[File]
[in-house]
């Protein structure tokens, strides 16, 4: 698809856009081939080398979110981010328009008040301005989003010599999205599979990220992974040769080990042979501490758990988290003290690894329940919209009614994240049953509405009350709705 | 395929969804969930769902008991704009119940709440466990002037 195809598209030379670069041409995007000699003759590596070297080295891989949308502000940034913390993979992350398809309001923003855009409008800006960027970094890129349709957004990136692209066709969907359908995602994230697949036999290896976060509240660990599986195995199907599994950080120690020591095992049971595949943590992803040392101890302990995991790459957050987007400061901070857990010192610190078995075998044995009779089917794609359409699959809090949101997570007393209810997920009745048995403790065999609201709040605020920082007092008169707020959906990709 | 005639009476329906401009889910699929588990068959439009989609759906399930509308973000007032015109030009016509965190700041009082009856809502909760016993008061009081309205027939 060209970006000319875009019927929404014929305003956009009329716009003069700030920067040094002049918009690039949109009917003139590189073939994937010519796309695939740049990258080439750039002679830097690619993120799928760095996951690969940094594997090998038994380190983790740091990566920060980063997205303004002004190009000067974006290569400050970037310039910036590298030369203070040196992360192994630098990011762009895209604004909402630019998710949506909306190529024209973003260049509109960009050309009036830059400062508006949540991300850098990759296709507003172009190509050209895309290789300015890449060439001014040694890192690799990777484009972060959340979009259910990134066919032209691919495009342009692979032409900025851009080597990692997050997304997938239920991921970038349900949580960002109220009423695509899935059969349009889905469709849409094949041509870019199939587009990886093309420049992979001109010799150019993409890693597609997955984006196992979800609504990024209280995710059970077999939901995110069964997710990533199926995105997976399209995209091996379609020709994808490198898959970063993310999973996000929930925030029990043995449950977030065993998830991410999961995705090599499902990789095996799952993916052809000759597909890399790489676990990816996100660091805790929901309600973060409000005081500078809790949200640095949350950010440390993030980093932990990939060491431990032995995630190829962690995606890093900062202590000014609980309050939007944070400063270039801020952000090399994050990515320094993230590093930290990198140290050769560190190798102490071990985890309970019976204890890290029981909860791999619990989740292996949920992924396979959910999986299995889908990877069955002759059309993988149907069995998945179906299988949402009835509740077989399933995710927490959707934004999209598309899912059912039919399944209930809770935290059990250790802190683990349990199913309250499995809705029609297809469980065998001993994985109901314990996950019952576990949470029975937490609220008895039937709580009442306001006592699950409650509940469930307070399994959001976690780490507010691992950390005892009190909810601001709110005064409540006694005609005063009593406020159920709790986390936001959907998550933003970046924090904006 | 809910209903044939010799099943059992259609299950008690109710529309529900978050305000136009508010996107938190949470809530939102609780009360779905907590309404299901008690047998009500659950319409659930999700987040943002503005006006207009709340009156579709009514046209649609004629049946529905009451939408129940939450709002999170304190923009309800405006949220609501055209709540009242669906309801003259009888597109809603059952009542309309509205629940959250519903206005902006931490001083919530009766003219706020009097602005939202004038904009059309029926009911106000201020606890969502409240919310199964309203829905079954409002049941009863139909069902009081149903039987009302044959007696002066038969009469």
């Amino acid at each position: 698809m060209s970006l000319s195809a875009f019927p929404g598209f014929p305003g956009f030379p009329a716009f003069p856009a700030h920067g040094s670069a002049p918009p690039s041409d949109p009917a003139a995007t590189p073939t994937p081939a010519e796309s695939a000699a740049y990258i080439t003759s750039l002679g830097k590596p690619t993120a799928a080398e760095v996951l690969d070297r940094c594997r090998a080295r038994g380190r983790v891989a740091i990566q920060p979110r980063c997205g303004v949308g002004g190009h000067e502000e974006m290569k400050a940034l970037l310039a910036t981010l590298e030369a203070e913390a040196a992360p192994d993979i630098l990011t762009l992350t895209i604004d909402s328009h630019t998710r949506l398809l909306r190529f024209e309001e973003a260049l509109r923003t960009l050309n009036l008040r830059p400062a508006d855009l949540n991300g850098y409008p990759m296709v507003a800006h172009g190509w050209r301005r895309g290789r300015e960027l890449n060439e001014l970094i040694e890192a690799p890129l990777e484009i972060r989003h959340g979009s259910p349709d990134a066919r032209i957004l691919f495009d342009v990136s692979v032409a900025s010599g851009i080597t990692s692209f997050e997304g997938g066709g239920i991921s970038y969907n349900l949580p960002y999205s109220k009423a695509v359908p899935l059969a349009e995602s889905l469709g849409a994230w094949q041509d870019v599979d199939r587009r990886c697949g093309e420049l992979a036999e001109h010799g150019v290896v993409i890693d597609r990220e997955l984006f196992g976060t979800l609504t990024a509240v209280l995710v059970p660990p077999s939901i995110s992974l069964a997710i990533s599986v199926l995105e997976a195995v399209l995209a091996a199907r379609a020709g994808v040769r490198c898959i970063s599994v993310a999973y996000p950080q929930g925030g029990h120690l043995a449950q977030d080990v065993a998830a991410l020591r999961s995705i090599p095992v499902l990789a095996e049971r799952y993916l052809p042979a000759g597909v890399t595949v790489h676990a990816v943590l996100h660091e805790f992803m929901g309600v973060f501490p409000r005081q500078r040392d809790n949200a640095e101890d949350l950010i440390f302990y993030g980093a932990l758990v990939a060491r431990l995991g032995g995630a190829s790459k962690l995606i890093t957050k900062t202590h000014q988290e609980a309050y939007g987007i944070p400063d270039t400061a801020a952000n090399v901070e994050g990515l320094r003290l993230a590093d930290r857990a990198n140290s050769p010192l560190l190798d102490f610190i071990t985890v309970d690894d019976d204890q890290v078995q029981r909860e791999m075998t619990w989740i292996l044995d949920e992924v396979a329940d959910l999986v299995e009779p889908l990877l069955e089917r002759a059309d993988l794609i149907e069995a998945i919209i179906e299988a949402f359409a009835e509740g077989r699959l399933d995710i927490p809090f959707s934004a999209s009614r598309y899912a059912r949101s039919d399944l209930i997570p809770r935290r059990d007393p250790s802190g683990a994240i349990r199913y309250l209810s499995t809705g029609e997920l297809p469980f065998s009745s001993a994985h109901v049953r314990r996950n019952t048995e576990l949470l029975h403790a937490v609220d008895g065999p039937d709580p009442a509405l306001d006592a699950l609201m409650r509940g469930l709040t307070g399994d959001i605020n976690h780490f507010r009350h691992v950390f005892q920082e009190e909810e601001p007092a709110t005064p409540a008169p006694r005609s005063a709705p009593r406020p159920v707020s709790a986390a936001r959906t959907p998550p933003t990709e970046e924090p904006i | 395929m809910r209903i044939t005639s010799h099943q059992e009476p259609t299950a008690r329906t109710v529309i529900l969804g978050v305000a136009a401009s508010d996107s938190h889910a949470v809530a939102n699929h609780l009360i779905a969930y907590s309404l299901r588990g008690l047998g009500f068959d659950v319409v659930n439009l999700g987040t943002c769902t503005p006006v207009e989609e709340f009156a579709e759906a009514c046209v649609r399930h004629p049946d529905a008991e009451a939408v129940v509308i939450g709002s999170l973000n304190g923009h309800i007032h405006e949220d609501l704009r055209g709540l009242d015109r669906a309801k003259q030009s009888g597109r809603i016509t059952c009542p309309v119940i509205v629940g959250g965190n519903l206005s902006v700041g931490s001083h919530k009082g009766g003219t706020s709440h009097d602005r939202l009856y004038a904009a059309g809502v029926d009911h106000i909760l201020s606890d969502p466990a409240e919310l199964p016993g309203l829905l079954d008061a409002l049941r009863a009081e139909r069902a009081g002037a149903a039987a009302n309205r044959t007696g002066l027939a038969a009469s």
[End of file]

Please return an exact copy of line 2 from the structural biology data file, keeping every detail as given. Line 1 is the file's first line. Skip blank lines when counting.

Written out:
């Protein structure tokens, strides 16, 4: 698809856009081939080398979110981010328009008040301005989003010599999205599979990220992974040769080990042979501490758990988290003290690894329940919209009614994240049953509405009350709705 | 395929969804969930769902008991704009119940709440466990002037 195809598209030379670069041409995007000699003759590596070297080295891989949308502000940034913390993979992350398809309001923003855009409008800006960027970094890129349709957004990136692209066709969907359908995602994230697949036999290896976060509240660990599986195995199907599994950080120690020591095992049971595949943590992803040392101890302990995991790459957050987007400061901070857990010192610190078995075998044995009779089917794609359409699959809090949101997570007393209810997920009745048995403790065999609201709040605020920082007092008169707020959906990709 | 005639009476329906401009889910699929588990068959439009989609759906399930509308973000007032015109030009016509965190700041009082009856809502909760016993008061009081309205027939 060209970006000319875009019927929404014929305003956009009329716009003069700030920067040094002049918009690039949109009917003139590189073939994937010519796309695939740049990258080439750039002679830097690619993120799928760095996951690969940094594997090998038994380190983790740091990566920060980063997205303004002004190009000067974006290569400050970037310039910036590298030369203070040196992360192994630098990011762009895209604004909402630019998710949506909306190529024209973003260049509109960009050309009036830059400062508006949540991300850098990759296709507003172009190509050209895309290789300015890449060439001014040694890192690799990777484009972060959340979009259910990134066919032209691919495009342009692979032409900025851009080597990692997050997304997938239920991921970038349900949580960002109220009423695509899935059969349009889905469709849409094949041509870019199939587009990886093309420049992979001109010799150019993409890693597609997955984006196992979800609504990024209280995710059970077999939901995110069964997710990533199926995105997976399209995209091996379609020709994808490198898959970063993310999973996000929930925030029990043995449950977030065993998830991410999961995705090599499902990789095996799952993916052809000759597909890399790489676990990816996100660091805790929901309600973060409000005081500078809790949200640095949350950010440390993030980093932990990939060491431990032995995630190829962690995606890093900062202590000014609980309050939007944070400063270039801020952000090399994050990515320094993230590093930290990198140290050769560190190798102490071990985890309970019976204890890290029981909860791999619990989740292996949920992924396979959910999986299995889908990877069955002759059309993988149907069995998945179906299988949402009835509740077989399933995710927490959707934004999209598309899912059912039919399944209930809770935290059990250790802190683990349990199913309250499995809705029609297809469980065998001993994985109901314990996950019952576990949470029975937490609220008895039937709580009442306001006592699950409650509940469930307070399994959001976690780490507010691992950390005892009190909810601001709110005064409540006694005609005063009593406020159920709790986390936001959907998550933003970046924090904006 | 809910209903044939010799099943059992259609299950008690109710529309529900978050305000136009508010996107938190949470809530939102609780009360779905907590309404299901008690047998009500659950319409659930999700987040943002503005006006207009709340009156579709009514046209649609004629049946529905009451939408129940939450709002999170304190923009309800405006949220609501055209709540009242669906309801003259009888597109809603059952009542309309509205629940959250519903206005902006931490001083919530009766003219706020009097602005939202004038904009059309029926009911106000201020606890969502409240919310199964309203829905079954409002049941009863139909069902009081149903039987009302044959007696002066038969009469």